or MeToo or Me Too [ mee-too ]
What does #MeToo mean?
#MeToo is a social movement originating among women, advocating for survivors of sexual harassment or violence to speak out about their experiences in order to expose and combat various forms of sexual misconduct.
Examples of #MeToo
Ammu Kannampilly, Japan Times, January 2020,
Where does #MeToo come from?
#MeToo dates back to 2006 on the social media site Myspace. Activist Tarana Burke coined the phrase as an empathetic response to other survivors of abuse, particularly girls and women of color.
On the website of her youth organization, Just Be Inc., Burke recounts an encounter with a young women who shared experiences of sexual assault. A survivor of sexual violence herself, Burke reflects that she wished had empathized with the young women in the moment: “ I watched her put her mask back on and go back into the world like she was all alone and I couldn’t even bring myself to whisper … me too.”
The hashtag #MeToo went viral after actress Alyssa Milano issued a call to activism against sexual harassment and violence on Twitter. Hundreds of thousands of people responded to her post in solidarity, raising awareness of rampant sexism and sexual misconduct.
If you’ve been sexually harassed or assaulted write ‘me too’ as a reply to this tweet. pic.twitter.com/k2oeCiUf9n
— Alyssa Milano (@Alyssa_Milano) October 15, 2017
As a movement, #MeToo began with reports of workplace misconduct against women. Perpetrators included powerful men in the entertainment industry —notably former film producer Harvey Weinstein, who, nearly two and half years after initial public accusations against him, was convicted of sexual assault and rape in February 2020.
#MeToo founder Tarana Burke says Harvey Weinstein's conviction sends the message that "regardless of your money, or your wealth, or your race that you have to answer and be accountable for the crimes that you commit."https://t.co/UD2K3mWU1R
— MSNBC (@MSNBC) February 25, 2020
Following Milano’s tweet in October 2017, #MeToo quickly spread to acknowledge survivors from all walks of life all around the world, becoming a global reckoning with systemic sexual misconduct, especially as committed by individuals in positions of authority over victims.
Since it spread, the #MeToo has proven to be a powerful catalyst for social reform, but the movement has faced criticism, ranging from people who feel it has failed to sufficiently represent certain communities (such as women of color, sex workers, or women in prison) to, inevitably, people who think it has gone too far (such as backlash from men who report they do not want to engage with women at work out of fear they will “get #MeToo’d”).
Who uses #MeToo?
#MeToo is used in a variety of ways. It is used as a social media hashtag by survivors of sexual harassment and violence in a public disclosure of their own experiences. This is done to show solidarity with other survivors and to illustrate how prevalent abuse is.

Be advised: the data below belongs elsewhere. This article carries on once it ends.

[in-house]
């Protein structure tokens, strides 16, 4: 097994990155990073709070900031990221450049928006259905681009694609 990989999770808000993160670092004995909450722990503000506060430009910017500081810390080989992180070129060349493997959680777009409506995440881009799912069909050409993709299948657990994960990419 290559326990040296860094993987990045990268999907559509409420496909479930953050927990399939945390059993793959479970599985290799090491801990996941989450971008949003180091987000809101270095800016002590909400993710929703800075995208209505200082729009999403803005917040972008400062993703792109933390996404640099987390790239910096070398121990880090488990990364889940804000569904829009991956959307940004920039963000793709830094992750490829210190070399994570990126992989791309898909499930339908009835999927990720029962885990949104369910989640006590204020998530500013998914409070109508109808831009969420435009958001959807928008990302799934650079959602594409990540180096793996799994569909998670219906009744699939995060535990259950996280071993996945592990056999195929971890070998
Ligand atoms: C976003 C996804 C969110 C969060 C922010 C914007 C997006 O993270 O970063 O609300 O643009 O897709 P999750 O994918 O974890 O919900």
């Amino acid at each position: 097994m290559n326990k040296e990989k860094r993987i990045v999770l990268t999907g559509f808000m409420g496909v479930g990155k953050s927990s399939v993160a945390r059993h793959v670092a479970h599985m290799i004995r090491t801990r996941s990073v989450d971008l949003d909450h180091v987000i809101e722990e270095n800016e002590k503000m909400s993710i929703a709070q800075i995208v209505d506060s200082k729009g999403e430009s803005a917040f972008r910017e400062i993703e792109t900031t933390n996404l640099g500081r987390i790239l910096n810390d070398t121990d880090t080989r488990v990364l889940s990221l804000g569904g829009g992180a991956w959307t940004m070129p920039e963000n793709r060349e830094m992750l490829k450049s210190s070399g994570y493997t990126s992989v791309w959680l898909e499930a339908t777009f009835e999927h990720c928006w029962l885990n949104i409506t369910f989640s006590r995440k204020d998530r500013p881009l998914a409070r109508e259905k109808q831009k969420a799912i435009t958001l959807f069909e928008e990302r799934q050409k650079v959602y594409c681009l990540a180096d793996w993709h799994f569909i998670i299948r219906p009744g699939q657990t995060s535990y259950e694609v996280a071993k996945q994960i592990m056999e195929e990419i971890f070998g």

Took me decades to find my voice!!
— Madeleine Black (@madblack65) February 27, 2020
— Sarah O'Brien (@fluent_SARAcasm) September 17, 2019
#MeToo, as we’ve seen, is also used as the name of the broader social movement that is drawing attention to various forms of sexual misconduct and other abuses of authority, especially those that result from gendered power imbalances in social institutions. #MeToo can also refer to anything relating to or noting to the movement, e.g., #MeToo era.
For today’s paper, I wrote about whether #Metoo, buoyed by the Weinstein conviction, funded by the likes of Melinda Gates— can ever achieve a broad landmark goal, a la gay marriage or the civil rights act. https://t.co/oZ8OivY9Wx
— jodikantor (@jodikantor) February 27, 2020
I joined young women & WOC, in solidarity w women around the world, to demand NJs #MeToo moment addresses systemic problems w way Men conduct themselves in politics. #NJChamberTrain promotes exclusion & elevates access 4 those w money. #TimeIsUpNJ @SenatorLorettaW @SusanKLivio https://t.co/aTQVQwjB4T
— PatriciaCamposMedina (@PCamposMedina) February 27, 2020
#MeToo can also be a verb, used to identify or accuse someone’s abuser publicly in a claim of sexual harassment and violence.
— Vox (@voxdotcom) July 22, 2019
The English #MeToo is used around the world, though several international versions have been popularized in many languages, such as the Spanish #YoTambien (“I also”) and French #BalanceTonPorc (“squeal on your pig”).
#YoTambién levantaré la voz, romperé el silencio, gritaré si te me acercas CON MALAS INTENCIONES.#YoTambién puedo ser tu verdugo, la que te quite la paz, porque me quiero viva, quiero viva a mi madre, a mi hija, a mi hermana
Si no me amas #NoMeDestruyas#Elnuevenadiesemueve pic.twitter.com/iaVg8mva9f
— Maya (@Misa_Michonne) February 21, 2020
#MeToo is also written without the hashtag and with various spacing and capitalizations, including MeToo and Me Too. It is not to be confused with me-tooism, or copycatting a peer or rival in some way.
This is not meant to be a formal definition of #MeToo like most terms we define on Dictionary.com, but is rather an informal word summary that hopefully touches upon the key aspects of the meaning and usage of #MeToo that will help our users expand their word mastery.